Print 11 comment(s) - last by Andrew Campbel.. on Oct 15 at 11:11 AM

The door is open.   (Source: Scott Beale/Laughing Squid

Keynote speaker Mark Dery.  (Source: Scott Beale / Laughing Squid

Kyle Machulis at work showing us the future.   (Source: Scott Beale/Laughing Squid

Novint Faclon 3d force feedback controller.
Eclectic group explores how adult entertainment and technology affect each other

Sometimes you just don’t know what to expect.  I spent 30 minutes wandering around the one square block where Google Maps said I’d find my conference.  Things were looking grim.  In a dank alley, out of the scum and litter stood out a shock of red hair and a suspiciously well maintained, electronically secured door.

 After pressing the red button and identifying myself, I passed from the light into the sexy darkness of’s Porn Palace, host site of Arse Elektronika, “A conference about pr0nnovation.”  

The event was held last weekend in San Francisco, California, and brought together engineers, historians, adult-entertainment stars (at least some robotic ones), philosophers, sex-toy hackers and the “hairy-palmed hangers-on” mentioned by cultural critic Mark Dery, who I believe was quoting his long lost twin Steven Colbert.  

One of the more rousing presentations was given by Linden Labs engineer Kyle Machulis.  His presentation was entitled “Getting The Message Across: Hardware and Software Interfaces for Sexual Interaction.”  It was a fast paced and graphic tour of the recent history, forms, and future of advanced interactive personal products.  

No longer are these toys’ actions subject solely to their operator’s manipulations.  Many posses multiple motors and control systems that allow them to respond to digital input.  Machulis categorized their interfaces into three classes: audio, synchronization, and something called “teledildonics.”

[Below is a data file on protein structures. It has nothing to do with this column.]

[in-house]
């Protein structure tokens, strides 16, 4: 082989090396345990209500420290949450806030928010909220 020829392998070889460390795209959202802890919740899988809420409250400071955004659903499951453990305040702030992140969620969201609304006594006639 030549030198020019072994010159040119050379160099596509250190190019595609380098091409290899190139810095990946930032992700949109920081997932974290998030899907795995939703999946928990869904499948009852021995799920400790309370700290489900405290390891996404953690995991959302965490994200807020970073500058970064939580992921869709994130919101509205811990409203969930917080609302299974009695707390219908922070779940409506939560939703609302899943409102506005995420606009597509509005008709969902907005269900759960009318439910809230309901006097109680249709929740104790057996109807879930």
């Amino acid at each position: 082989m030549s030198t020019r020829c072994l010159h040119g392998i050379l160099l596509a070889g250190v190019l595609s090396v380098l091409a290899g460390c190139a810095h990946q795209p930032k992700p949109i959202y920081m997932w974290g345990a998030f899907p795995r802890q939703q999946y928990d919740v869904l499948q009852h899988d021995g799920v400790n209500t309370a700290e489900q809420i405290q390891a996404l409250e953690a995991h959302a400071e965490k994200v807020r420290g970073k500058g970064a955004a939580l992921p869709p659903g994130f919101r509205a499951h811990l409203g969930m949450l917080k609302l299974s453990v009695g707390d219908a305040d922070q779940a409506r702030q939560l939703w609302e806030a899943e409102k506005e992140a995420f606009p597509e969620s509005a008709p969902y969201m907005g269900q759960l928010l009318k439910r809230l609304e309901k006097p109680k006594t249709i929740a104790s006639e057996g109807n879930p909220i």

The audio class of products respond to sounds and digital input such as mp3 tracks.  Traditionally these are dependent on low pass filters and tend to focus on bass beats, working better with techno than rock and roll.  Newer products will incorporate high pass filters to buzz along to your favorite melodies as well.  

The synchronization interface maps actions in a movie or game to motors in a personal device.  One product came with software to allow users to map its functions to body parts of actors in adult films.  In an act of what he refers to as “recontextualization,” people have adapted force feedback controlers to synchronize video game play with erotic experiences. 

The classic example of this is the Rez Trance Vibrator, an external rumble pack intended to be placed in a shirt pocket.  Game players quickly found the vibrators in their laps and the rest is as they say is history.  

Machulis uses physical-digital synchronization for applications besides sexual stimulation.  His website features an excellent video illustrating synchronization’s potential as a tool for creating adaptive environments.  It is a demonstration of adaptive lighting using  HandVu, an open-source gesture tracking program.  In an e-mail interview he explained that the idea is to create a responsive lighting system.  It will illuminate the part of the desk the user is focused on and fade when attention returns to the monitor to avoid washout.

It is not a far cry from this application to control physical objects in a remote location through intuitive gestures.  This is the cutting edge of teledildonics, the field of remote human controlled pleasure toys.  These products are manipulated by an on-line operator using a number of interface types.  A hilarious example of an old controller interface involved a cartoon spaceship cockpit with dials and joysticks to be controlled by mouse.  It was found that using the mouse was awkward and difficult to produce the desired effect.  The more organic and sweeping gestures offered by a tablet were much more effective.  

Remote controlled force feedback systems have already made the bridge to more widespread applications.  When I asked Machulis about this he mentioned the Novint Falcon, a game controller that “lets you control a game in three dimensions, and also lets you feel high-fidelity three-dimensional force feedback.”  The control is a ball mounted by robotic arms to a base.  It can be moved in three dimensions and provides force feedback by motors that are updated 1,000 times per second.